16 Jun 2011
Location: Auditorium, Temporary Stedelijk 2
Entrance fee: Free with a valid Museum ticket
Excerpting from the book Ostrannenie (2010), renowned film theorist and scholar Laura Mulvey engages in a conversation with film scholar Annie van den Oever about the notions of the manifestly uncanny and disruptive spectator experiences produced by new optical technologies. These developments have had a profound impact on the visual arts ever since the birth of the cinema. During this final Talking Film @ TS2 event of the season, Mulvey and van den Oever explore the idea of the uncanny, the estranging effects of new cinematic technology, and their roles in creating an “art” experience.
7:30 pm Welcome by Hendrik Folkerts (curator of the Public Program, Stedelijk Museum, Amsterdam)
7:35 pm Conversation between Laura Mulvey (professor of Film and Media Studies, Birkbeck College, University of London, London) and Annie van den Oever (director of the master’s program in Film Studies, University of Groningen, Groningen)
9:00 pm End
Note: All indicated times are approximate.
More information about the speakers:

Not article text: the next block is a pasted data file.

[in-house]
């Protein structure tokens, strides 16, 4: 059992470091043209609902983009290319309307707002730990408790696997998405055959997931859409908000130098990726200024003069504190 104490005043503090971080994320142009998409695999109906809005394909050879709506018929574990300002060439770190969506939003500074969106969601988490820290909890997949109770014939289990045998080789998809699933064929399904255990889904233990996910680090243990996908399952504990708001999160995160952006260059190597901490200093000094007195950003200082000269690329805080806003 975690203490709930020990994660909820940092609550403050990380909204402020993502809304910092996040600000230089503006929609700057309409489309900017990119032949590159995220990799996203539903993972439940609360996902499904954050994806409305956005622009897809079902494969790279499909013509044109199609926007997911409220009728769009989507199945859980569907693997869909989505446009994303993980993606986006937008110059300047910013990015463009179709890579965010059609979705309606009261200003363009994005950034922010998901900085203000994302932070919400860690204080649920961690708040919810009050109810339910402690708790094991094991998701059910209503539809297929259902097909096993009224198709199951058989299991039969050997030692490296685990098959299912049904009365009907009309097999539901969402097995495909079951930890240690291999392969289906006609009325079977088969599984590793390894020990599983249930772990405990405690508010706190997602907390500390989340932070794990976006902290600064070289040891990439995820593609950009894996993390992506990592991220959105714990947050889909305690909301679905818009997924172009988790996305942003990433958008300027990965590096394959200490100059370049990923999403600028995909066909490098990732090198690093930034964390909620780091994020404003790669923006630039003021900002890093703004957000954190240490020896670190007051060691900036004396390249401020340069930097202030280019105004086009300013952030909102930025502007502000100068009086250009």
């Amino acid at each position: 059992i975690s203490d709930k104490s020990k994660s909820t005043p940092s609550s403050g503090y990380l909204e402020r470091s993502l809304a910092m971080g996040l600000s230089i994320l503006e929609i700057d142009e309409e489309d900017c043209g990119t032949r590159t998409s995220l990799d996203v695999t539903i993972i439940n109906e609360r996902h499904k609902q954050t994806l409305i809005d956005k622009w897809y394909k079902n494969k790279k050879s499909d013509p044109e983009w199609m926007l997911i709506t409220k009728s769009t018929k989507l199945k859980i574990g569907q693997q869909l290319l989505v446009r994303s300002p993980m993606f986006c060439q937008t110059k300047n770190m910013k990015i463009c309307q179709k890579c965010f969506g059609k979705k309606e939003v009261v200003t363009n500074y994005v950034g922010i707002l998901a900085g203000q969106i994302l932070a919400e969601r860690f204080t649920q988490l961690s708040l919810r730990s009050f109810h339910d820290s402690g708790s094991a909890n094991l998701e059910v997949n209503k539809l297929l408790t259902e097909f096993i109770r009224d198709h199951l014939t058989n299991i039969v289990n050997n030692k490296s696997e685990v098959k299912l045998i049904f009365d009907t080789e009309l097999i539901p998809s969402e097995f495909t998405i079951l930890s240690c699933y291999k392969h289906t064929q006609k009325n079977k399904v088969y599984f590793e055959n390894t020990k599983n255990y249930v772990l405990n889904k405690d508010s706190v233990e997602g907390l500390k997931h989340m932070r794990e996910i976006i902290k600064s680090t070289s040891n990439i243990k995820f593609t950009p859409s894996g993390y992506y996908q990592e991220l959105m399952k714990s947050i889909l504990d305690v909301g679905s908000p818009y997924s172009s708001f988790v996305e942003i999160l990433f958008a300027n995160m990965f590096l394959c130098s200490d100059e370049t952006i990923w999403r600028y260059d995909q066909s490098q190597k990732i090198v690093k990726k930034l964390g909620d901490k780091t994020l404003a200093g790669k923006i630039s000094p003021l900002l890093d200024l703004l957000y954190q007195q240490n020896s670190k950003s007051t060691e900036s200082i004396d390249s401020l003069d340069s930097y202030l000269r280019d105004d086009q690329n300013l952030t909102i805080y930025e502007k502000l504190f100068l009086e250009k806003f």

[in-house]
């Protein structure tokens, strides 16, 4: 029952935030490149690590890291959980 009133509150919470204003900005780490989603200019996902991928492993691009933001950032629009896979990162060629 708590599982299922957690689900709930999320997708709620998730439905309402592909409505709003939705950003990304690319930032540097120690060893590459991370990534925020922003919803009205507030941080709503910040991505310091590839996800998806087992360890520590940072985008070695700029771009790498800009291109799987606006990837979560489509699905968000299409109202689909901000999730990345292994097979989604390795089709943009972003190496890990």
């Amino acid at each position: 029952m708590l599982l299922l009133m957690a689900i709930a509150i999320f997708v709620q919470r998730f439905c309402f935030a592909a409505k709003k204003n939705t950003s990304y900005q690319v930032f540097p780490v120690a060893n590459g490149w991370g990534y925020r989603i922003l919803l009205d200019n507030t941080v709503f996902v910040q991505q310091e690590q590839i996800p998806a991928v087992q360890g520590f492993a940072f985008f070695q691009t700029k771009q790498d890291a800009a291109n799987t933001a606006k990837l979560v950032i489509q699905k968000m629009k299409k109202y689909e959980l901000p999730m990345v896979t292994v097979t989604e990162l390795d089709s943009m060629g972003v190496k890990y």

Laura Mulvey is a renowned film scholar who wrote an influential manifesto on visual pleasure, narrative cinema, and the female viewing position. More recently, she wrote the seminal Death Twenty-four Times a Second: Stillness and the Moving Image(2006). She has made six films in collaboration with Peter Wollen, including Frida Kahlo and Tina Modotti (1980) and Riddles of the Sphinx (1978), as well as Disgraced Monuments (1994) with artist/filmmaker Mark Lewis. Mulvey is a professor of Film and Media Studies at Birkbeck College, University of London.
Annie van den Oever is the director of the master’s program in Film Studies, as well as of the Film Archive, at the University of Groningen. She is the founding editor of the book series The Key Debates: Mutations and Appropriations in European Film Studies, published by Amsterdam University Press. She is known for her bookOstrannenie (2010), in which she and Laura Mulvey explore the uncanny and estranging experience of new technologies as a prototypically prolonged perceptual “art” experience.